from The American Heritage® Dictionary of the English Language, 4th Edition
- adj. That can be substituted, interchanged, or revoked: a commutable prison sentence.
- adj. Accessible to commuters: "Seattle's next most commutable island is Vashon” ( Islands).
from Wiktionary, Creative Commons Attribution/Share-Alike License
- adj. Capable of being commuted.
from the GNU version of the Collaborative International Dictionary of English
- adj. Capable of being commuted or interchanged.
from The Century Dictionary and Cyclopedia
- Capable of being exchanged or mutually changed; interchangeable.
from WordNet 3.0 Copyright 2006 by Princeton University. All rights reserved.
- adj. subject to alteration or change
- adj. capable of being exchanged for another or for something else that is equivalent
Or the code can be brutally direct, as it is in Poussin's Rape of the Sabine Women, whereby the artist constructs a theater of heterosexual rape with a pictorial homosocial subtext--filling the intervals between male figures with the commutable spoils of swords, horses, and--yes--women, signifying an apparent hetero-male structure of commodity overlaid an otherwise evocative, but implicit, homoerotic voyeurism and phenomonology.
From your $6 can of coffee you can make at least 25 full cups--five weeks' worth of commutable caffeine.
It's the eBay way, and just as eBay revolutionized the world of ecommerce (and eradicated the sole reliance on stores, set prices and accessing things within driving distance), we are now revolutionizing the world of work (and eradicating dependence on office buildings, the same set hours for everyone and working within a commutable distance.)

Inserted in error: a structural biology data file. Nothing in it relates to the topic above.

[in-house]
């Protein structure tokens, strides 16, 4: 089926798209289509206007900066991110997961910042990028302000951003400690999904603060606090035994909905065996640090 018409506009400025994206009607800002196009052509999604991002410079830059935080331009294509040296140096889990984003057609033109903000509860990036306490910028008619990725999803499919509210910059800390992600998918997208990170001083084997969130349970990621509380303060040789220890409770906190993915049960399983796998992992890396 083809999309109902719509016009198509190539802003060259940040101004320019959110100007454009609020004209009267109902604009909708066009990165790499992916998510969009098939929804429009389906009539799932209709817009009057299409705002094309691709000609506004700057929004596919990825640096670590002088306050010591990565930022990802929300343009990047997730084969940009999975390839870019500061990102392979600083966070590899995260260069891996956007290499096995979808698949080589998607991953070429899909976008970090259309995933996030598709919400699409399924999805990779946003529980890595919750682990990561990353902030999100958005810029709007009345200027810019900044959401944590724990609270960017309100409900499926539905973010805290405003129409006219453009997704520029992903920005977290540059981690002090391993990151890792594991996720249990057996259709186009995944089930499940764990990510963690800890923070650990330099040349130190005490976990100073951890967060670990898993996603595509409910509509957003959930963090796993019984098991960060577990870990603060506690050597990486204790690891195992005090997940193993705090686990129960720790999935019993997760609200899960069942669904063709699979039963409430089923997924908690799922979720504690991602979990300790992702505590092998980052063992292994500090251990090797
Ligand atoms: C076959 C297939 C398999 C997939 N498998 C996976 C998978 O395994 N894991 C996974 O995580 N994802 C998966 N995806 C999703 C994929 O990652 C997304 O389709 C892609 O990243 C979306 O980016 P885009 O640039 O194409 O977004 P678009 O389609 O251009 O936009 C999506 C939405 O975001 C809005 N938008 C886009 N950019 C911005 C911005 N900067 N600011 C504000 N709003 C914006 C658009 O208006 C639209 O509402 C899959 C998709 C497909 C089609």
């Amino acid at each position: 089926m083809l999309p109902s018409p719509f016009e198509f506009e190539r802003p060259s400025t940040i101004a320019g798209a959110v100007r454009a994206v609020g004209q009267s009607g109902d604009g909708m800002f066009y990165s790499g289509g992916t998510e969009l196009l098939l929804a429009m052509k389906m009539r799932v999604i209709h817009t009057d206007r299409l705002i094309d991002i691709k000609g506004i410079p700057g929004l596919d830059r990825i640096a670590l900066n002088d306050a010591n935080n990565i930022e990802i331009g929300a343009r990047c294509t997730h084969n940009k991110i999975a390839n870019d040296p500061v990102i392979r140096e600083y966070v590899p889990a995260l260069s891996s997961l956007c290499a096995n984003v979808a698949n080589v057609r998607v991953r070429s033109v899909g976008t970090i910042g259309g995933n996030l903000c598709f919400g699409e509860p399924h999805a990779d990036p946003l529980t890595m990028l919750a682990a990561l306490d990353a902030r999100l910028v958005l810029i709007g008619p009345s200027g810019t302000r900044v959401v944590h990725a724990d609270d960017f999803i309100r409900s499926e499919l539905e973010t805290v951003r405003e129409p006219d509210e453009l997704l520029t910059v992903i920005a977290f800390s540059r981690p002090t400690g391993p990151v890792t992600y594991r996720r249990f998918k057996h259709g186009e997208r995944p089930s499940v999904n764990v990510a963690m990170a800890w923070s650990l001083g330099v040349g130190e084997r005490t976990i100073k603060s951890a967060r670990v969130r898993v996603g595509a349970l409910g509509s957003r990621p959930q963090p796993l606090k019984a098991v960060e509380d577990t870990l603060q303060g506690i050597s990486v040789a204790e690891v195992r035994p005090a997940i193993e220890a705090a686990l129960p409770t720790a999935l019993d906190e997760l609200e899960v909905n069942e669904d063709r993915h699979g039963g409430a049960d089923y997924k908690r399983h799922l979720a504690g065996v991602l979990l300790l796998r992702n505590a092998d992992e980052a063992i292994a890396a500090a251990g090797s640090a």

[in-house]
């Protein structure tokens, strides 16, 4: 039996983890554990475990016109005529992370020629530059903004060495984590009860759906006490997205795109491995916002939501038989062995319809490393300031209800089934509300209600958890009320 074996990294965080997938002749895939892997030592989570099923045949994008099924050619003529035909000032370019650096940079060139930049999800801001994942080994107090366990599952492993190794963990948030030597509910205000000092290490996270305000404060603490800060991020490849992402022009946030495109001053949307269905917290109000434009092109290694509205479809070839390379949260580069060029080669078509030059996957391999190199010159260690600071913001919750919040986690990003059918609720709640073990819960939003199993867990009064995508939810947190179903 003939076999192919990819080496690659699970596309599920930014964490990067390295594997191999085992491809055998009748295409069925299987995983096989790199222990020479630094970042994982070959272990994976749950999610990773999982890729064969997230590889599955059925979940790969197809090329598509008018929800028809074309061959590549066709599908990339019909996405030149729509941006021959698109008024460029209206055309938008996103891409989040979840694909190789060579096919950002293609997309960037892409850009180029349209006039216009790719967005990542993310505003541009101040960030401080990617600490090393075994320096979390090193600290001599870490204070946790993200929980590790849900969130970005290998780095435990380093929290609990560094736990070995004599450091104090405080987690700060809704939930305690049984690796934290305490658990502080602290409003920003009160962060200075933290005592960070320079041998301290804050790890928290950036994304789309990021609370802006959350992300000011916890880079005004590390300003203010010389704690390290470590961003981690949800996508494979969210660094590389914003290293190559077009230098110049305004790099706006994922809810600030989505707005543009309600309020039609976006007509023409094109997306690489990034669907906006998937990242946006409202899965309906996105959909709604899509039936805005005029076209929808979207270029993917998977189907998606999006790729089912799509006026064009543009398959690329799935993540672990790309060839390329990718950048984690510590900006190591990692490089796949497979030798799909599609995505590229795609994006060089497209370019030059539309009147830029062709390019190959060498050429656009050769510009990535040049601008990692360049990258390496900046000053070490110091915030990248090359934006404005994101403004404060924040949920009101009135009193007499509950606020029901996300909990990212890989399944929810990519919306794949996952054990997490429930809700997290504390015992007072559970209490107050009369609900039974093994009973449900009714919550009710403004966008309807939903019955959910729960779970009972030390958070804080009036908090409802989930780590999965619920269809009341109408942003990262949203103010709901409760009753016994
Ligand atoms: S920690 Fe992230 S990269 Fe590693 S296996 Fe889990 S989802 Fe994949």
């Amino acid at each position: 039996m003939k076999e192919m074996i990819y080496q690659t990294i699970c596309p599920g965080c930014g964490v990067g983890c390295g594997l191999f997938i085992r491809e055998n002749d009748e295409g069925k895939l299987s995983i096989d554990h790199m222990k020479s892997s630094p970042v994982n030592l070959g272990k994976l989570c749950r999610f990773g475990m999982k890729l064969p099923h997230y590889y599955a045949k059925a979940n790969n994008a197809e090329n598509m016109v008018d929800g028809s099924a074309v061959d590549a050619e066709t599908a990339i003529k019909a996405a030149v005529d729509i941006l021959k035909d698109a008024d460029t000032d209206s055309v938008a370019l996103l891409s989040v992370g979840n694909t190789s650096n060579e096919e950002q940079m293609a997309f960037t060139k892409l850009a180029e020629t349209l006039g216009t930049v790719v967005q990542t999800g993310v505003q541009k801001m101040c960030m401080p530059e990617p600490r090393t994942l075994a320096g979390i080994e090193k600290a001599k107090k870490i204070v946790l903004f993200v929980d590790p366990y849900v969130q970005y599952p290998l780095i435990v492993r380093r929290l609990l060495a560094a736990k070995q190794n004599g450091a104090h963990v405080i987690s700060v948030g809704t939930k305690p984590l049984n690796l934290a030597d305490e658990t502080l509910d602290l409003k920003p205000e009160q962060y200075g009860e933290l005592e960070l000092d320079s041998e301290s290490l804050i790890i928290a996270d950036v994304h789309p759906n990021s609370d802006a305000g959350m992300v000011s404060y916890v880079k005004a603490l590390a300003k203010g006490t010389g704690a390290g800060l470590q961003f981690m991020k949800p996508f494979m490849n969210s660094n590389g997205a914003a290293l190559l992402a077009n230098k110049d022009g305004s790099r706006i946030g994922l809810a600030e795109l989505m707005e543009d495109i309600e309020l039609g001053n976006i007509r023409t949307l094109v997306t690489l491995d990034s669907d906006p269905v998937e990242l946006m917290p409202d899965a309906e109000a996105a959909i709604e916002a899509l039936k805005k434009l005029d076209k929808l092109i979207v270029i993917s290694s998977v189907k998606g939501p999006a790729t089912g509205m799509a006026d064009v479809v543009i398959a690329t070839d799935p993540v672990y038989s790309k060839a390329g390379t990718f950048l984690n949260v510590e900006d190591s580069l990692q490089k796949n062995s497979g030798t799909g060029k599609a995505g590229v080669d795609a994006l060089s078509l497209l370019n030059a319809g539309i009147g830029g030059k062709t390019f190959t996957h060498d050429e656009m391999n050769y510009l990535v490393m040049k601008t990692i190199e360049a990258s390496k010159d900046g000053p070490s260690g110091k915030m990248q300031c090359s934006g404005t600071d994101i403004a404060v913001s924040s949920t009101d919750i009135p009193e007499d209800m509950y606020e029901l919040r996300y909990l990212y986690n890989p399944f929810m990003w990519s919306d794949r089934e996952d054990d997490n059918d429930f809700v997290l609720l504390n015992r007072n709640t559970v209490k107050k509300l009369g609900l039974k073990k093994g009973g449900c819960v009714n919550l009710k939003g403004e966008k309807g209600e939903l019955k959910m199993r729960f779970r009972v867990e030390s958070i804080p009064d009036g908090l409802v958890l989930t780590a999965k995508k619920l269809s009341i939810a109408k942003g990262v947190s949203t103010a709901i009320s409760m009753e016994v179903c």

(I assume he always had two since it is the second home allowance he is claiming) Guildford is emminently commutable.
His constituency is commutable and on rare occasions he could take a hotel in London like ordinary folk who work late in the capital do.
I can either spend $300,000 on a house in the ghetto that needs a total rehab, $1,000,000 on a house that is livable and in a safe part of the city, $600,000 for a slightly larger house in a close in, somewhat commutable suburb, or $250,000 for a poorly constructed townhouse an hour and a half from where I work.
The essay explores the dissonant moments in this allegorical translation from one historical moment to another, but also raises questions regarding the relationship between patriotic performance and the commutable construction of social space.
The 14 minutes is commutable by taking the whole population of Greater London most of whom have seen only very marginal changes and who were not in any case coughing their guts up in the fumes.
They eventually chose a $434,000, 2,100-square-foot house less than two miles from Ms. Stroker's job and commutable entirely by bike paths.
Now, what the Newspaper Press Fund proposes to do with its money is to grant relief to members in want or distress, and to the widows, families, parents, or other near relatives of deceased members in right of a moderate provident annual subscription — commutable, I observe, for a moderate provident life subscription — and its members comprise the whole paid class of literary contributors to the press of the United